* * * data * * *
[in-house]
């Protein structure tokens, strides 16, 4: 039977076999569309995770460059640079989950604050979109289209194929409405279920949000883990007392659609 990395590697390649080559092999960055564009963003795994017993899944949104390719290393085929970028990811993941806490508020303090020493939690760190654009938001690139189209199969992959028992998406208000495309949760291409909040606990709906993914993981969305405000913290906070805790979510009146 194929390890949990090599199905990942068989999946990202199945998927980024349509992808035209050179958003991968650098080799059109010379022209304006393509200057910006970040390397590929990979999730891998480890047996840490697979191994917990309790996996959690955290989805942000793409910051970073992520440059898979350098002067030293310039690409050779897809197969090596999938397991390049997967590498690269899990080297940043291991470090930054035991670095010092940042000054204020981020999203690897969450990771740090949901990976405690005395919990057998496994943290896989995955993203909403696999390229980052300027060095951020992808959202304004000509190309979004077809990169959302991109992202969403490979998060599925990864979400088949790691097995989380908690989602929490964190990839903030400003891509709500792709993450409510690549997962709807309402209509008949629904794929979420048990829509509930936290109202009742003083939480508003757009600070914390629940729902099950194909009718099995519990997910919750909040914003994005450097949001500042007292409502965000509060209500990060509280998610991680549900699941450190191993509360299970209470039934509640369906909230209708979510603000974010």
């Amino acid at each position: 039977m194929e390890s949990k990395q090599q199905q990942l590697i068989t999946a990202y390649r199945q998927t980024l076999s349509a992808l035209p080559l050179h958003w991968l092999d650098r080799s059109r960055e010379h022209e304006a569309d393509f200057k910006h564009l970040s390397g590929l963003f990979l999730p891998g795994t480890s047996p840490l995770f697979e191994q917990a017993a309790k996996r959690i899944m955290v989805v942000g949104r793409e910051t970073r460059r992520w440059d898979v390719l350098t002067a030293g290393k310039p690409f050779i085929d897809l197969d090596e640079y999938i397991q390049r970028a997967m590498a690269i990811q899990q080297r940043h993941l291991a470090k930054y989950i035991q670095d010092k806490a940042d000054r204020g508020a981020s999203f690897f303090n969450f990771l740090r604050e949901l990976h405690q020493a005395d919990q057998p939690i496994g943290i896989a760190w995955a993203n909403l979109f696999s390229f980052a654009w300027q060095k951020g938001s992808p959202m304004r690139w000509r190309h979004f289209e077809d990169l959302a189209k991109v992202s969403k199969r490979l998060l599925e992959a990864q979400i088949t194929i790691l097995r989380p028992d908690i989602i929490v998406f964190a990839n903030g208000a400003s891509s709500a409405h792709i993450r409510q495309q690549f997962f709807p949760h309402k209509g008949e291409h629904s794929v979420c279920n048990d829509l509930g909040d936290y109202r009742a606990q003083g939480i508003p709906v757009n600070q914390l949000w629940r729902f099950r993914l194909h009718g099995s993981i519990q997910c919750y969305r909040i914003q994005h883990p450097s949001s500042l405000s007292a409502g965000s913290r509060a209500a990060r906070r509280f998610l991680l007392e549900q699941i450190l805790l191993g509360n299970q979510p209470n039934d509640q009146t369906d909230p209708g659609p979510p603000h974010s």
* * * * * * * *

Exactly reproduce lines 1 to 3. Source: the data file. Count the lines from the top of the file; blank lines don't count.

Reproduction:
[in-house]
């Protein structure tokens, strides 16, 4: 039977076999569309995770460059640079989950604050979109289209194929409405279920949000883990007392659609 990395590697390649080559092999960055564009963003795994017993899944949104390719290393085929970028990811993941806490508020303090020493939690760190654009938001690139189209199969992959028992998406208000495309949760291409909040606990709906993914993981969305405000913290906070805790979510009146 194929390890949990090599199905990942068989999946990202199945998927980024349509992808035209050179958003991968650098080799059109010379022209304006393509200057910006970040390397590929990979999730891998480890047996840490697979191994917990309790996996959690955290989805942000793409910051970073992520440059898979350098002067030293310039690409050779897809197969090596999938397991390049997967590498690269899990080297940043291991470090930054035991670095010092940042000054204020981020999203690897969450990771740090949901990976405690005395919990057998496994943290896989995955993203909403696999390229980052300027060095951020992808959202304004000509190309979004077809990169959302991109992202969403490979998060599925990864979400088949790691097995989380908690989602929490964190990839903030400003891509709500792709993450409510690549997962709807309402209509008949629904794929979420048990829509509930936290109202009742003083939480508003757009600070914390629940729902099950194909009718099995519990997910919750909040914003994005450097949001500042007292409502965000509060209500990060509280998610991680549900699941450190191993509360299970209470039934509640369906909230209708979510603000974010």
């Amino acid at each position: 039977m194929e390890s949990k990395q090599q199905q990942l590697i068989t999946a990202y390649r199945q998927t980024l076999s349509a992808l035209p080559l050179h958003w991968l092999d650098r080799s059109r960055e010379h022209e304006a569309d393509f200057k910006h564009l970040s390397g590929l963003f990979l999730p891998g795994t480890s047996p840490l995770f697979e191994q917990a017993a309790k996996r959690i899944m955290v989805v942000g949104r793409e910051t970073r460059r992520w440059d898979v390719l350098t002067a030293g290393k310039p690409f050779i085929d897809l197969d090596e640079y999938i397991q390049r970028a997967m590498a690269i990811q899990q080297r940043h993941l291991a470090k930054y989950i035991q670095d010092k806490a940042d000054r204020g508020a981020s999203f690897f303090n969450f990771l740090r604050e949901l990976h405690q020493a005395d919990q057998p939690i496994g943290i896989a760190w995955a993203n909403l979109f696999s390229f980052a654009w300027q060095k951020g938001s992808p959202m304004r690139w000509r190309h979004f289209e077809d990169l959302a189209k991109v992202s969403k199969r490979l998060l599925e992959a990864q979400i088949t194929i790691l097995r989380p028992d908690i989602i929490v998406f964190a990839n903030g208000a400003s891509s709500a409405h792709i993450r409510q495309q690549f997962f709807p949760h309402k209509g008949e291409h629904s794929v979420c279920n048990d829509l509930g909040d936290y109202r009742a606990q003083g939480i508003p709906v757009n600070q914390l949000w629940r729902f099950r993914l194909h009718g099995s993981i519990q997910c919750y969305r909040i914003q994005h883990p450097s949001s500042l405000s007292a409502g965000s913290r509060a209500a990060r906070r509280f998610l991680l007392e549900q699941i450190l805790l191993g509360n299970q979510p209470n039934d509640q009146t369906d909230p209708g659609p979510p603000h974010s």